We headed off the NW Ridge for about half the distance to the saddle before dropping down a wide, loose class 2 chute down the West Face. Boot skiing in places got us down quickly. At this point we split up since I wanted to climb nearby Munger Peak. Deciding to meet up again at Grouse Lake, I took off and headed up to the saddle and then the South Slopes to Munger, taking about 30 minutes to make the summit. The views were similar to Goat Mtn as one might imagine, with the only new view being of Goat Mtn. It was clearer that the easiest route to Goat is not from the saddle as the ridge is a bit torturous, but rather one of the chutes off the West Face near the saddle, much like we'd taken on the descent (as opposed to the class 3 one used for ascent). I found no register at the summit, staying only for about the minute it took me to look around and snap some pictures. I took advantage of the sandy portions on the south side as I made my way back down and headed for Grouse Lake.

I was a short distance from the lake when I spotted Steve in the buff just getting out of the water. It couldn't have been more than 40 degrees, and I couldn't imagine the swim being all that refreshing. He was just finishing dressing when I caught up with him, and as expected he related the crushing numbness he had experienced after jumping in. His initial plan to swim out to a small island was aborted when he realized, as he put it, he might not survive the experience. Together we hiked back down the canyon, through the forest, and then traversing back to the Copper Creek Trail. Once at the trail we split up again, this time so I could tag Mt. Hutchings a short distance to the south. Steve headed down the trail as I continued cross-country for the peak.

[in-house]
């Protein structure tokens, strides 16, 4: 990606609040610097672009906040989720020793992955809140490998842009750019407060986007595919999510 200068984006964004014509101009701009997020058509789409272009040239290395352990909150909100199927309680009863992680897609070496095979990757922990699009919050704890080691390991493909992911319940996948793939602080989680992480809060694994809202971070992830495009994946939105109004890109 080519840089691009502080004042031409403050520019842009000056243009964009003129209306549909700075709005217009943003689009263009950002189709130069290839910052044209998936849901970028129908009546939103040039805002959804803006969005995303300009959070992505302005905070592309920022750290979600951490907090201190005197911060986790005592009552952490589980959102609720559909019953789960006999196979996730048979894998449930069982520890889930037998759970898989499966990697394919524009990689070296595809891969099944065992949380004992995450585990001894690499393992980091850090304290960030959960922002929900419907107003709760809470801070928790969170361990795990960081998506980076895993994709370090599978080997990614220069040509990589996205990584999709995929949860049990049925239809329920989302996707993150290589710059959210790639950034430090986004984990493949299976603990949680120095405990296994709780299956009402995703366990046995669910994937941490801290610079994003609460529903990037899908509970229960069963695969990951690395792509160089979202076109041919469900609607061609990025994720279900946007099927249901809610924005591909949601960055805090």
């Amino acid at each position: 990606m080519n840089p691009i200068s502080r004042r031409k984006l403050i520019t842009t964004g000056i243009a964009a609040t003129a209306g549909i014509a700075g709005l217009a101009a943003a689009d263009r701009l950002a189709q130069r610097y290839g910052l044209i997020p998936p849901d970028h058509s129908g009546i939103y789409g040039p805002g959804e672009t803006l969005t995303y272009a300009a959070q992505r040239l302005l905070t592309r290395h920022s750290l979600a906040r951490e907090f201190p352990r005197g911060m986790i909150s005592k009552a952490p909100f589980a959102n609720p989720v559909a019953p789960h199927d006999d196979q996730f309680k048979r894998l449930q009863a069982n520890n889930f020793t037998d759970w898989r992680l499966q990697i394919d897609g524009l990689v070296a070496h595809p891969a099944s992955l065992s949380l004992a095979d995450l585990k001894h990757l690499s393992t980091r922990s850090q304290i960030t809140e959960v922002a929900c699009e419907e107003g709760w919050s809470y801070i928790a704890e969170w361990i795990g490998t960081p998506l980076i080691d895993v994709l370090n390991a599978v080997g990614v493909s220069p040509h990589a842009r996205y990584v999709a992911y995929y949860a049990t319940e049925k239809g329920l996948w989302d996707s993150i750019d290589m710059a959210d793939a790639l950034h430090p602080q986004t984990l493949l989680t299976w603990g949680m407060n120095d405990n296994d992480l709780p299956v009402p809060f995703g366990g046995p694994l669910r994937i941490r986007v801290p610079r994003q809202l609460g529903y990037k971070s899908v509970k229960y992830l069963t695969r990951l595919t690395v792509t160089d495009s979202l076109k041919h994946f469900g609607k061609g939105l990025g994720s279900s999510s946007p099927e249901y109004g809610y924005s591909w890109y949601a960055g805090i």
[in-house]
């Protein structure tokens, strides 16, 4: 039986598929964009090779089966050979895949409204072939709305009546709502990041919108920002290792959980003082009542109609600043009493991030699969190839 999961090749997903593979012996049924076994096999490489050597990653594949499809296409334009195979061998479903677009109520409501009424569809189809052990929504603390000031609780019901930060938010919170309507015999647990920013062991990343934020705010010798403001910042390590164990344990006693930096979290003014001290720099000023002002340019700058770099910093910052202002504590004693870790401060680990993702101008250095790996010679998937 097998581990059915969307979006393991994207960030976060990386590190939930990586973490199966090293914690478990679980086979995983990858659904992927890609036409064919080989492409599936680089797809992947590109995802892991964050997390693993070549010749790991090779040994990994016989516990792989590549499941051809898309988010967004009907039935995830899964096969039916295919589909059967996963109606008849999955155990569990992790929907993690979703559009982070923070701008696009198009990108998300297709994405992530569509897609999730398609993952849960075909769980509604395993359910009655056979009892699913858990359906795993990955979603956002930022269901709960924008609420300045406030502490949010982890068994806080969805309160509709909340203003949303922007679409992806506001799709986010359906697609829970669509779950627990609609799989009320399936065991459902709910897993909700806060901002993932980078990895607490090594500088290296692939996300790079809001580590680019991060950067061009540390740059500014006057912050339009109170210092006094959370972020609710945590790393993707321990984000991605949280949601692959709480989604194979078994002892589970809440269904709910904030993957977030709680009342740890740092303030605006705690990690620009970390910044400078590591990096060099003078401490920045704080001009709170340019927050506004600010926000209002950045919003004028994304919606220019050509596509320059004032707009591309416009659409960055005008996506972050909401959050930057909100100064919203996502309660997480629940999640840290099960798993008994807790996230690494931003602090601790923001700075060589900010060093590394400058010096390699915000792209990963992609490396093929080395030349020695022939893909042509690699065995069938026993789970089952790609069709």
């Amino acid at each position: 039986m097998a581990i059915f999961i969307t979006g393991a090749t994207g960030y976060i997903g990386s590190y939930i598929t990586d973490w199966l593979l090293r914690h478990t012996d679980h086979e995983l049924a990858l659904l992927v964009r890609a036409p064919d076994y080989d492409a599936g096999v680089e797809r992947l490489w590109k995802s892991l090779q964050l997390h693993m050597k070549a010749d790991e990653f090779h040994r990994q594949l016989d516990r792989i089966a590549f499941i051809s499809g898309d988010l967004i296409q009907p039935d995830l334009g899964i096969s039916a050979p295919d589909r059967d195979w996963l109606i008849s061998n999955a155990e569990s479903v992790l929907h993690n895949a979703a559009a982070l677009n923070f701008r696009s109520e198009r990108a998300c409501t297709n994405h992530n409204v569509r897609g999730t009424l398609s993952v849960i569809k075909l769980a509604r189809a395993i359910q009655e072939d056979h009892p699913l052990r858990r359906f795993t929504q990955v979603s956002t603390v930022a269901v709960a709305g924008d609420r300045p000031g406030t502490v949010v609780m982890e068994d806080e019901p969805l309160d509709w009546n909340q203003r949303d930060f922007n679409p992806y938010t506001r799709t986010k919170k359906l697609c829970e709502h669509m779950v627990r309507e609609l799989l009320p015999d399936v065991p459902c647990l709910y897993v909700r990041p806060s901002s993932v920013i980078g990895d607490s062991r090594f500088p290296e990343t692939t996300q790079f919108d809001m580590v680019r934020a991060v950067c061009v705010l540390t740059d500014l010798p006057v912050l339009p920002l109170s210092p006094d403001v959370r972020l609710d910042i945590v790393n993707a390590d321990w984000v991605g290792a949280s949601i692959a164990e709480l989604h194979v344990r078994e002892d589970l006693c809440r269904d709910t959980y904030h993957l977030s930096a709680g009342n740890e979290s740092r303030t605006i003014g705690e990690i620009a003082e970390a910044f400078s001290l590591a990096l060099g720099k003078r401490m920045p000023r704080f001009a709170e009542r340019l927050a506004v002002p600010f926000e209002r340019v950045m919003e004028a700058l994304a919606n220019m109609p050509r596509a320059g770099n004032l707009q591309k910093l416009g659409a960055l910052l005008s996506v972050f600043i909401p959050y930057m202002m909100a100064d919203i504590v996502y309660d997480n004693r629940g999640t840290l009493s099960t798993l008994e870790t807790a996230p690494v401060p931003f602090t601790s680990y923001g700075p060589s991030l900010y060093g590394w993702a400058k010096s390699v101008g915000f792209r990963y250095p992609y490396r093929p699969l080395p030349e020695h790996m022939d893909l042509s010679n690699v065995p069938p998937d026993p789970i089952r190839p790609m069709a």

There was some snow on the northeast side that was avoided by traversing around to the east more, as I followed the broad ridge towards the summit. The last part was mostly a boulder climb, class 2-3, and I reached the top around 3:45p. There was an old glass jar with a rusty lid for a register, a smattering of names (with Gordon McLeod and Barbara Lilley leading the role call, of course) on the flimsy pages of a small notepad. I added my name, took a few more pictures (fine views of Clarence King, Gardiner, and the Great Western Divide to the east, and Kings Canyon below to the southeast), and started down.